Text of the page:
Veterinary assistants get hands-on training and are supervised by senior staff members. Having customer service or clerical experience can be an advantage.

Vet assistants who are passionate about animals may enroll in a veterinary technician program and study while they work.


Veterinary care is a specialized field. Anyone working in this industry needs to enjoy working with animals and pet owners.

top skills for vet techs and vet assistants

If you're considering hiring a vet tech or a vet assistant, there are a few skills to look out for. For example, good communication is essential for both roles, and this includes both verbal and written communication.

A veterinary practice is a team environment, so they'll need to work well with others. Pet owners can be worried about their animals, so compassion is another key skill.

Pets can have different temperaments and conditions. And there are many different types of animals, including dogs, cats, mice, rabbits, and reptiles. Animal handling skills and confidence are essential.

All vet team members need a patient and caring nature. Manual dexterity and physical fitness are also requirements for these job types.

Because vet technicians perform more advanced tasks, such as collecting blood samples and giving anesthesia to animals, they need technical skills. An understanding of veterinary medicine, laboratory procedures, and surgical equipment is important.

Vet assistants benefit from customer service skills, computer skills, and office experience.

Remember, if you only need support with administrative tasks, a Veterinary Healthcare Virtual Assistant can be an affordable, efficient alternative to an in-person veterinary assistant.


Veterinary assistants don't need a license or professional certification. However, some may choose to study for Approved Veterinary Assistant (AVA) designation.

The requirements for veterinary technicians vary between states. In most cases, they need to pass the Veterinary Technician National Examination (VTNE).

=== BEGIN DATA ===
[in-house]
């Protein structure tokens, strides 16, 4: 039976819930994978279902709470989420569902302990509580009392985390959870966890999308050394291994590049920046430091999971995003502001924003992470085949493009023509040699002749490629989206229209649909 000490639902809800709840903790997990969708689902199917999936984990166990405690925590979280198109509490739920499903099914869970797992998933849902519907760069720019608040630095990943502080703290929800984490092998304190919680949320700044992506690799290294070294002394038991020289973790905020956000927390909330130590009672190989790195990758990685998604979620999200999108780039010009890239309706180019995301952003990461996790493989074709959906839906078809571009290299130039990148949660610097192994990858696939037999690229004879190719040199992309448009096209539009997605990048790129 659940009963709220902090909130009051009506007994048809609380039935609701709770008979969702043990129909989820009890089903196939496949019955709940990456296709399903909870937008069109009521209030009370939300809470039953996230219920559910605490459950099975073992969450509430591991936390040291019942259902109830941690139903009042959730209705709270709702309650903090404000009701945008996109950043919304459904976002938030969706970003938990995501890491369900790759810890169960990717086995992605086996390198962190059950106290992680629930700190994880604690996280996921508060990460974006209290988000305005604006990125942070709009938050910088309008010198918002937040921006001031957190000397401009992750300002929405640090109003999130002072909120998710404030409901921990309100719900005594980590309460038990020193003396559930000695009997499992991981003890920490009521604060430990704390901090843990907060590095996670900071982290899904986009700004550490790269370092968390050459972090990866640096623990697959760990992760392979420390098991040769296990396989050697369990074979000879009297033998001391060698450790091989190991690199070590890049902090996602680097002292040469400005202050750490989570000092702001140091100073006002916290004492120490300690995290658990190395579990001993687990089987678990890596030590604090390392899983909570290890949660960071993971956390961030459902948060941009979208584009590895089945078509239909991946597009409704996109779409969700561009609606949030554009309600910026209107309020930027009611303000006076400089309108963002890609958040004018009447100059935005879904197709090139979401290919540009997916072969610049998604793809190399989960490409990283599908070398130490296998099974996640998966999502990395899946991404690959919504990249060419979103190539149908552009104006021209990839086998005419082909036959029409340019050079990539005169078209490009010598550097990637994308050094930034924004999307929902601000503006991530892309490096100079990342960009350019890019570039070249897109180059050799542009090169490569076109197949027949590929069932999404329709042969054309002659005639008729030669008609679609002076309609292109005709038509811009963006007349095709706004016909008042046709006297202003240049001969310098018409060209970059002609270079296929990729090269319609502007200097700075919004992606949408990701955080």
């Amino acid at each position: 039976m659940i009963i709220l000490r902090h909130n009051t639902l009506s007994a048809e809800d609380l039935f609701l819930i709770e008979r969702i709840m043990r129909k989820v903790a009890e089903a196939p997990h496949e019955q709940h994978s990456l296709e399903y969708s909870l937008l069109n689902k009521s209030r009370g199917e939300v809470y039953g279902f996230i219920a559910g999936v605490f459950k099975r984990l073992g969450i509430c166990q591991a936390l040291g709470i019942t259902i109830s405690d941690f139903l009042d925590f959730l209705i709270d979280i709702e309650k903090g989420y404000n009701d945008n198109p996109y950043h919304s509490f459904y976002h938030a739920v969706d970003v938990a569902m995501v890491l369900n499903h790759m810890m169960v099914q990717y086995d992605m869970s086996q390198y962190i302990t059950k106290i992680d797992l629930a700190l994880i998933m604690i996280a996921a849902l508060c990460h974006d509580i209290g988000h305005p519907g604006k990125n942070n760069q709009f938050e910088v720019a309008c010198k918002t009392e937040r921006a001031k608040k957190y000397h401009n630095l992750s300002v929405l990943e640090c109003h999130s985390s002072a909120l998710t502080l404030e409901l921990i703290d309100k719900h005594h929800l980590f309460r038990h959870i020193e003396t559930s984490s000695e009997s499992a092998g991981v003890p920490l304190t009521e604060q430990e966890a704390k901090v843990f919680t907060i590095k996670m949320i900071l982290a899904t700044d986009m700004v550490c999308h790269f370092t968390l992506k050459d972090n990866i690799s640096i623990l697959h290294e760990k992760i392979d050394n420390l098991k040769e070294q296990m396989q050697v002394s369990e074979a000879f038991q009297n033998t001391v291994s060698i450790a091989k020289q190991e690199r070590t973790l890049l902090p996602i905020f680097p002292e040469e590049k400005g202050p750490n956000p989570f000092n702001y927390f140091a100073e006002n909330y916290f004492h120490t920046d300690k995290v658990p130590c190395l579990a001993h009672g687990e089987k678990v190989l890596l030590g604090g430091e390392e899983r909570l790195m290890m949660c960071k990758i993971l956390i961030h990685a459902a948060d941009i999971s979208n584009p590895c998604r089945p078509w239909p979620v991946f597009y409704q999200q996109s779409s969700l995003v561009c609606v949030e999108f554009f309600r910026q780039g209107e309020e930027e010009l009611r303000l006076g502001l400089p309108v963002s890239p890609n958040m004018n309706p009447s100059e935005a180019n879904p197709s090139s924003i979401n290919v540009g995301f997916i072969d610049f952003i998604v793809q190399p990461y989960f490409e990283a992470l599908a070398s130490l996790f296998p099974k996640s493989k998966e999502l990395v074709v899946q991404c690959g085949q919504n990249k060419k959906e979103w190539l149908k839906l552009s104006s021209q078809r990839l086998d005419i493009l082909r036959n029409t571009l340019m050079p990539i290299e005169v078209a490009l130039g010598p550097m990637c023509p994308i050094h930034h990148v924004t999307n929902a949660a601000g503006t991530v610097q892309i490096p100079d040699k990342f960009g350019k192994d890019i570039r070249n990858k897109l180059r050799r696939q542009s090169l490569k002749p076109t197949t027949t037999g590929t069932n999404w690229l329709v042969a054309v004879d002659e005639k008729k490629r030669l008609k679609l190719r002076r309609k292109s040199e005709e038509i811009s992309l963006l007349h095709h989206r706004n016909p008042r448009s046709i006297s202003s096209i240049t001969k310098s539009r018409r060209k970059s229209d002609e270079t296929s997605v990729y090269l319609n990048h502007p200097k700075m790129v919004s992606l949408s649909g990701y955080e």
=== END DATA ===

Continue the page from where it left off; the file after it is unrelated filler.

Average salary for a vet tech

How much does a veterinary technician make? The national average salary for vet techs in the US is $36,850 or $17.72 per hour.

Those working in research typically make more than those in veterinary clinics. Education, skills, and experience can also have an impact on wages.

The average salary also varies depending on the area. For example, veterinary technicians in the District of Columbia make the most, averaging $68,110 per year.

Next is Washington, where the mean wage is $47,550 per year, followed by New York at $45,560 per year.

Vet techs in California make an average salary of $45,140, and in Connecticut, they make $44,380 per year.

Montana is one of the lowest-paying states; the average annual salary for a vet tech there is $32,980. Texas is similar; their average salary is $33,040 a year.

In Florida, the average vet tech salary is closer to the national average at $35,840 per year.

Average salary for a vet assistant

A veterinary assistant typically makes less than a veterinary technician.

The average annual salary for a vet assistant in the US is $29,780 per year or $14.32 per hour.

Average vet assistant salary

Once again, the salary varies depending on where you live. One of the highest-paying states for veterinary assistants is Maine. In this state, the average salary is $40,900 per year or $19.66 per hour.

In Massachusetts, the average annual salary is $39,140, and in Rhode Island, it's $38,850.

New York is also above the state average, with a median salary of $36,850. Alaska isn't far behind at $36,450 per year.

Arkansas is on the lower end of the scale, where vet assistants make around $27,800. Texas is similar, with an average annual salary of $28,410.

Compare this to Virginia, where it's $30,500 per year, and Oregon, at $34,580 per year.

What is a Veterinary Healthcare Virtual Assistant?

A Veterinary Healthcare Virtual Assistant (VHVA) is an alternative to an in-person employee.

VHVAs work remotely and are available whenever you need support. You can focus on providing quality care for your animals while the VHVA keeps on top of your admin.

For example, they can update patient files, schedule appointments, and transcribe documents. They can even scribe in real-time during appointments via video chat.

We've discussed the average salary for vet techs and vet assistants. Did you know that a VHVA from Hello Rache costs just $9.50 an hour?